Academic journal article The Agricultural Education Magazine

Motivating Students Using Brain-Based Teaching Strategies

Academic journal article The Agricultural Education Magazine

Motivating Students Using Brain-Based Teaching Strategies

Article excerpt

Learning is innately linked to the biological and chemical forces that control the human brain. While few would dispute the connection between learning and the brain, are teachers experts on the inner workings of the brain? Do you as a teacher know that most strange teenager behaviors that have traditionally been dismissed as "it's hormones" is actually the brain exponentially growing and maturing at the same rate as an infant's brain? Did you also know that the hormone melatonin, which is responsible for regulating sleep schedules, is typically low during the teen years, thus creating sleepy students (Jensen, 2005). What is a teacher to do? How can agricultural educators understand enough of the brain to create learning environments that are driven by naturalistic, brain-based strategies? To help answer these difficult questions, let's learn a little more about the brain by thinking through the metaphor of life in the jungle.

It's All About Survival

The jungle, like the brain, is active at times, quiet at others, but always teeming with life. Both the jungle and the brain are equipped with internal clocks which are influenced by light and weather patterns. The jungle thrives in its' own distinctive ecosystem where elements such as soil, air, streams, ground cover, low-lying plants, shrubs, and the forest canopy are interdependent. Similar to the jungle, the brain also has distinctive interdependent regions that organize various functions, such as thinking, sexuality, memory, emotions, breathing and creativity. While the jungle changes over time, one constant remains true: the goal is survival.

The human brain also is very concerned with survival. Do you doubt that 2.4 million years of human cognitive development and adaptation has happened in the absence of survival mode? As an example of our survivalmode learning, think for a moment about the type of things that you generally remember. Have you ever gotten food poisoning as a result of eating at a particular restaurant, and remembered to avoid that restaurant? When was the last time you forgot your way home? How about the names of your children, parents, close friends or spouse? While these questions may seem juvenile, we humans are very good at memories concerning: (1) locations - of food, housing, social contact; (2) how to do things - locomotion, defense, tool making, childcare; (3) emotional events - pain and pleasure; and (4) conditional responses - aromas and tastes. In a school setting, the goal is to use these lasting memory pathways. Did you notice what was not on the list? Wordbased, names, equations, vocabulary and facts are not types of memories that we are 'automatically' good at remembering. Understanding where the brain's strengths lie is critical to successful teaching and learning in the agricultural education classroom. This belief of brain-based learning is a foundational component of teaching for motivating students to experience success in school and life.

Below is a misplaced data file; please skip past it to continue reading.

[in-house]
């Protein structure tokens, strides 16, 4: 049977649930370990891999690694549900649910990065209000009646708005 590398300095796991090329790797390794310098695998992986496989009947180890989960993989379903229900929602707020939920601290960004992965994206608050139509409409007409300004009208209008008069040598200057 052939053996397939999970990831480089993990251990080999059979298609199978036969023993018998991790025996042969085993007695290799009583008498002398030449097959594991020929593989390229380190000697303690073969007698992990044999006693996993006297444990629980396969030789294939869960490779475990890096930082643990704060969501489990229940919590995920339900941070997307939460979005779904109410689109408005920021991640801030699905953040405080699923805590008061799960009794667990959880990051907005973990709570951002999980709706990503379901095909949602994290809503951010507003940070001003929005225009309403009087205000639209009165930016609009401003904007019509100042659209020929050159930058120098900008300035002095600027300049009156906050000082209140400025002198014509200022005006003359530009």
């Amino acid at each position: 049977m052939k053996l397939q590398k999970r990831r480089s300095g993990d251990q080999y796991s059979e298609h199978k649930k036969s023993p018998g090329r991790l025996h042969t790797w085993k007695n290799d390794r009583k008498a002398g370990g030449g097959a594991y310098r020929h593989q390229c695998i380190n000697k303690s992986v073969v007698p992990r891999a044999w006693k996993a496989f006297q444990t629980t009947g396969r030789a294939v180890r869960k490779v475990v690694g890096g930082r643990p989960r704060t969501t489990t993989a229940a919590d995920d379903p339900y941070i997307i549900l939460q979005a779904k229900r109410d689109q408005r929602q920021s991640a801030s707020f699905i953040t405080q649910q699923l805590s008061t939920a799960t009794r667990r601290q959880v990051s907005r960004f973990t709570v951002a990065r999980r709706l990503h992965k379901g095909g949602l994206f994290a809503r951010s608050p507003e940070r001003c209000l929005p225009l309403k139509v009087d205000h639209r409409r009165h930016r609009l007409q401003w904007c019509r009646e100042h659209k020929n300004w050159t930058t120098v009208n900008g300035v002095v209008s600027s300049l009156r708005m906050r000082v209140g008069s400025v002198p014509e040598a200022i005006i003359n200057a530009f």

B.R.A.I.N. B.A.S.E.D. Teaching Strategies

Brain-based or naturalistic learning considers what is natural to our brain, and how the brain is impacted by circumstances and experiences. How exactly is the physical brain designed to learn? How can teachers organize classroom instruction to meet the needs of a biological organ that is most concerned with survival? How can teachers use B.R.A.I.N. B.A.S.E.D. strategies to motivate students to learn?

Brain's Time Clock

Our bodies are affected by biological rhythms that impact pulse rate, breathing rates, memory cycles, reaction time, moods and natural attentional highs and lows throughout the day. For example, scientists have documented that we breathe through one nostril for about three hours until the tissue becomes slightly engorged; then we switch to the other side. The nostril we breathe through affects which brain hemisphere we use (typically the left hemisphere is associated with verbal skills and the right with spatial skills). …

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